3a. A history of the University of Maryland mentions John O Wharton as a founder (p.137), the first employee ("registrar", p.141), and a faculty member (p.163) of the Maryland Agricultural College (which eventually became the University of Maryland at College Park).
'The homicide at the Capitol Prison'

3b. 1860 census. See also 'The homicide at the Capitol Prison'.

3c. 'Descendants of George Mason', and 'Our Virginia ... genealogies'. Wharton later claimed that he returned to Maryland in 1861 because of her death; perhaps he hadn't heard of it before then.

4a. Heitman. Also, the New York Daily Times reprinted War Department, Adjutant General's Office, General Orders No. 10, 19 July 1855 (printed 30 July 1855, page 6): "SEVENTH REGIMENT OF INFANTRY.-- ... Jesse B. Wharton, of Maryland, to be Second Lieutenant, June 30, 1855. ..." And the New York Times: "Among the recent appointments to the Army from civil life, are the following: ... Second Lieutenants-- ... Jesse B. Wharton, Maryland: ..." (in "Latest Intelligence", 27 July 1855, page 4). E-mail, from Curtis R Allen, to Harry A Ide, 28 January 2001; his e-mail address is Pres1947@aol.com.

4c. Heitman. [resignation] ([Maryland] Sun, 22 September 1859, page 4). Mahony mentions his service, and claims he resigned when the war broke out.

4d. court martial record, Jesse B Wharton. He was charged with being drunk while on duty these two times, and pled guilty to the charges.

4e. court martial record, Jesse B Wharton. new route: see Whiting, A soldier's life, p.168.

4f. court martial record, Jesse B Wharton. See also Court-martial. Letter from the Secretary of War, in response to resolution of the House of Representatives of January 9, 1884. February 26, 1884--ordered to be printed. Serial Set volume 2206, session volume 26, 48th Congress, 1st session, House Executive Document number 104, pages 3, 13-14. See Army Regulations of 1857, article 85, which allows courts martial (and presumably reviewing authorities) to suspend commissioned officers not only from command, but also from pay and emoluments.

4g. 'Army Intelligence' [re the court-martial of Charles J Lynde], The New York Herald, 12 September 1859, page 8. general court martial, 2nd Lieutenant Charles J Lynde, Camp Floyd, Utah Territory, 11 July 1859. Perhaps Osborne is the W J Osborne, 26 years old, born in NY, an express rider, living in Carson City, Carson, Utah, in 1860 (1860 US census, Utah Territory, Carson County, Carson City, microfilm series M653, film 1314, page 974 handwritten = 75 handwritten = 146 handwritten [FamilySearch]).

4h. court-martial record, National Archives and Records Administration, Record Group 153 (Records of the Judge Advocate General (Army)), Entry 15: Court-martial case files, 1809-1894. Court-martial case file #II-92, Lieutenant Jesse B Wharton, 7th US Infantry (July 1859), Camp Floyd, UT. (See also National Archives, Online Public Access, National Archives Identifier 1801834, Record Group 153: Records of the Office of the Judge Advocate General (Army), 1792-2010. Wharton, Jesse B, Lt 7th Infantry, 7/1859, tried in Camp Floyd, Utah. [requested court-martial record 26 December 2012]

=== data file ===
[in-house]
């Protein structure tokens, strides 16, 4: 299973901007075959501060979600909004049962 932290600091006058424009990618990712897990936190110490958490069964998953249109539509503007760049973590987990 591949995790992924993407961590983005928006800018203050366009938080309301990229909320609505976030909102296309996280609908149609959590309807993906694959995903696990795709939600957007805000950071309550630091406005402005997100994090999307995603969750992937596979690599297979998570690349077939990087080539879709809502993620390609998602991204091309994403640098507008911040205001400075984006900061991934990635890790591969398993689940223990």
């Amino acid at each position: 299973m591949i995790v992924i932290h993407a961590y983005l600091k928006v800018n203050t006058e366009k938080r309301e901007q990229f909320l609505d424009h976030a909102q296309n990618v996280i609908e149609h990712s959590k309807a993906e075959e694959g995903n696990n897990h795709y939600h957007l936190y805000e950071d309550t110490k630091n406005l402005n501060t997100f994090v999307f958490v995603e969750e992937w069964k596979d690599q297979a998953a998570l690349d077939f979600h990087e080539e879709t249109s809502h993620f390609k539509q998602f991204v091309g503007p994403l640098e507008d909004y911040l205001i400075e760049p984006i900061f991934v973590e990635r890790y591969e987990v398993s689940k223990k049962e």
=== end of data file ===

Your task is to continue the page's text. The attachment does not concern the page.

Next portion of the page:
4i. returns from US military posts, August 1855, Fort Arbuckle, National Archives and Records Administration, Record Group 94, microfilm series M617, film 38, image 122 of 389 on Ancestry (accessed January 2013)

4j. returns from US military posts, September 1855, Fort Arbuckle, National Archives and Records Administration, Record Group 94, microfilm series M617, film 38, image 124 of 389 on Ancestry (accessed January 2013) AND returns from US military posts, September 1855, Fort Smith, National Archives and Records Administration, Record Group 94, microfilm series M617, film 1188, image 197 of 378 on Ancestry (accessed January 2013)

4l. returns from US military posts, October 1855, Fort Arbuckle, National Archives and Records Administration, Record Group 94, microfilm series M617, film 38, image 126 of 389 on Ancestry (accessed January 2013)

4m. returns from US military posts, November 1855, Fort Arbuckle, National Archives and Records Administration, Record Group 94, microfilm series M617, film 38, image 128 of 389 on Ancestry (accessed January 2013) AND returns from US military posts, November 1855, Fort Arbuckle, National Archives and Records Administration, Record Group 94, microfilm series M617, film 38, image 132 of 389 on Ancestry (accessed January 2013)

4n. returns from US military posts, December 1855, Fort Arbuckle, National Archives and Records Administration, Record Group 94, microfilm series M617, film 38, image 134 of 389 on Ancestry (accessed January 2013) AND returns from US military posts, December 1855, Fort Gibson, National Archives and Records Administration, Record Group 94, microfilm series M617, microfilm 405, image 274 of 471 on Ancestry (accessed January 2013)

4o. returns from US military posts, January 1856, Fort Arbuckle, National Archives and Records Administration, Record Group 94, microfilm series M617, film 38, image 136 of 389 on Ancestry (accessed January 2013)

4p. returns from US military posts, January 1856, Fort Gibson, National Archives and Records Administration, Record Group 94, microfilm series M617, film 405, image 277 of 471 on Ancestry (accessed January 2013)

4q. returns from US military posts, February 1856, Fort Arbuckle, National Archives and Records Administration, Record Group 94, microfilm series M617, film 38, image 138 of 389 on Ancestry (accessed January 2013) AND returns from regular army infantry regiments, February 1856, 7th Infantry, National Archives and Records Administration, record group 94, microfilm series M665, film 80, image 149 of 255 on Ancestry (accessed January 2013)

4r. returns from US military posts, March 1856, Fort Arbuckle, National Archives and Records Administration, Record Group 94, microfilm series M617, film 38, image 140 of 389 on Ancestry (accessed January 2013) AND returns from regular army infantry regiments, March 1856, 7th Infantry, National Archives and Records Administration, record group 94, film 80, image 151 of 255 on Ancestry (accessed January 2013)